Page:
# On prime numbers

let $q$ be a prime

let $p = 2^q -1$

is p must be prime always for any prime q ?

is this is true always ? or it is false for some prime q ?

if it is false , give an example to show that there is a prime q such that $2^q -1$ is not a prime

thanx

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No, no, yes. $\,2^{67}-1\,$ is not a prime, and it is worwhile to read how result was presented. – DonAntonio Mar 14 '13 at 4:40
Of course, large Mersenne primes would be ridiculously easy to find if you could just take 2 to the last known Mersenne prime and subtract 1. – Waleed Khan Mar 14 '13 at 4:42
If such a formula existed (which generates a bigger prime from any known prime), then we could generate arbitrarily large prime numbers, and there would be no sense in searching for even bigger and bigger primes. – vsz Mar 14 '13 at 7:15

It is a theorem that if $p=2^q-1$ is prime then $q$ is necessarily prime. However, the converse is not true. One counterexample to the converse is: $2^{11}-1 = 89\times 23$.

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Such primes $q$ seem to be in fact very rare. The first example is that $2^{11}-1$ is not prime. I leave it to you to find its non-trivial factors.

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Such a number is called a Mersenne prime. In fact, we only know 48 such Mersenne primes, so most numbers in this form are not prime.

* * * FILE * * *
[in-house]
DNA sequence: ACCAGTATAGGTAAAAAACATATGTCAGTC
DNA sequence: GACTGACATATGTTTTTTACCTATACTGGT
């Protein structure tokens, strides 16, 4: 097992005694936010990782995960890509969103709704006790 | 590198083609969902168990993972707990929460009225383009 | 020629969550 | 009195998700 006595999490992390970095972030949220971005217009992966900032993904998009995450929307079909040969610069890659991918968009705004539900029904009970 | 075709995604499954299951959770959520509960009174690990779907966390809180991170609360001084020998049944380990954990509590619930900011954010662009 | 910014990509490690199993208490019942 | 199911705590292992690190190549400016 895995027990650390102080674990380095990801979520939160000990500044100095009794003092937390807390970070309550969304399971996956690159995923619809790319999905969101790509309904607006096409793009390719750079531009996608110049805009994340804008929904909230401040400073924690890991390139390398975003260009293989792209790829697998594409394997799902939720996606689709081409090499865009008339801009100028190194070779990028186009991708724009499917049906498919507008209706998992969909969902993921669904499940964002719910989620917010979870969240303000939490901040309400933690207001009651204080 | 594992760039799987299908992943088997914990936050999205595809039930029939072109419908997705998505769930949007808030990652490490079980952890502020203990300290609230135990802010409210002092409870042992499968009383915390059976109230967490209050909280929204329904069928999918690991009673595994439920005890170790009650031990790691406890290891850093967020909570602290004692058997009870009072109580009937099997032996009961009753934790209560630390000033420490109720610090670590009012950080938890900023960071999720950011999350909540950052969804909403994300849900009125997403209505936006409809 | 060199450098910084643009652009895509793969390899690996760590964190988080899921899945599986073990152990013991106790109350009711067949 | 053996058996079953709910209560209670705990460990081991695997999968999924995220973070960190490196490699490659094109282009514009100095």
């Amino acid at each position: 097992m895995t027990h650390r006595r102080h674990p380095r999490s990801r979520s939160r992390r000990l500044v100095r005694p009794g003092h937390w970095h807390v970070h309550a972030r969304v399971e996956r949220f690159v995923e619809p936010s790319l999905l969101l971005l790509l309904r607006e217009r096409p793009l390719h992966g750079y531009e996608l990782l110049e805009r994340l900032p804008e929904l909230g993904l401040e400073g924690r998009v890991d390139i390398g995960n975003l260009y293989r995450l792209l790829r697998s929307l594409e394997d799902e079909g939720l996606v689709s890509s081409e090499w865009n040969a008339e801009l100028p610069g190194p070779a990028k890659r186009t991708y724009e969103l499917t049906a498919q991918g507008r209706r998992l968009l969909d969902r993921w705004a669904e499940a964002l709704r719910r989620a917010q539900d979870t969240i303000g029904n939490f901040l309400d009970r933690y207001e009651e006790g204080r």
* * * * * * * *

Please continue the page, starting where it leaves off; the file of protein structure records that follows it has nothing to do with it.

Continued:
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Question: if there are only 48, why are they worth studying? The prime numbers are distributed all over the place, might it not be that, really, pretty much any formula could be shown to be verified by a few dozen reasonably small primes? – Jack M Mar 14 '13 at 6:33
@JackM : there might be more than 48, we only know 48 of them. Actually, until a few weeks ago, we only knew 47. – vsz Mar 14 '13 at 7:13
It is apparently easier to test that a Mersenne number is prime than primes in general (which is a big deal with numbers this large). – Kathy Van Stone Mar 14 '13 at 16:37

Here's some example computations to suggest a way you might try to prove that $q$ must be prime:

$$x^2 - 1 = (x - 1)(x + 1)$$

So:

$$x^6 - 1 = (x^3)^2 - 1 = (x^3 - 1)(x^3 + 1)$$

And so:

$$2^6 - 1 = 63 = (2^3 - 1)(2^3 + 1) = 7 \cdot 9$$

Or:

$$x^3 - 1 = (x - 1)(x^2 + x + 1)$$

So:

$$x^{15} - 1 = (x^5)^3 - 1 = (x^5 - 1)(x^{10} + x^5 + 1)$$

And so:

$$2^{15} - 1 = 32767 = (2^5 - 1)(x^{10} + 2^5 + 1) = 31 \cdot 1057$$

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$q=2^p-1$

$q$ is a $prime$. There its factors are $1$ and $q$.

$1.q=2^p-1$

If $p$ wasn't $prime$ and was of the form $a_1a_2a_3...a_n$,

$2^{a_1a_2...a_n}-1= (2^{a_2a_3...a_n})^{a_1}-1^{a_1}= A.B$

And $A,B \ge 2$

Which contradicts the fact that $q$ is prime. Therefore, $p$ has to be prime.

But when we take $p$ .

$2^p-1=(2-1)(2^{p-1}+2^{p-2}....1)$

Note that $(2^{p-1}+2^{p-2}....1)$ can/cannot be a $prime$.

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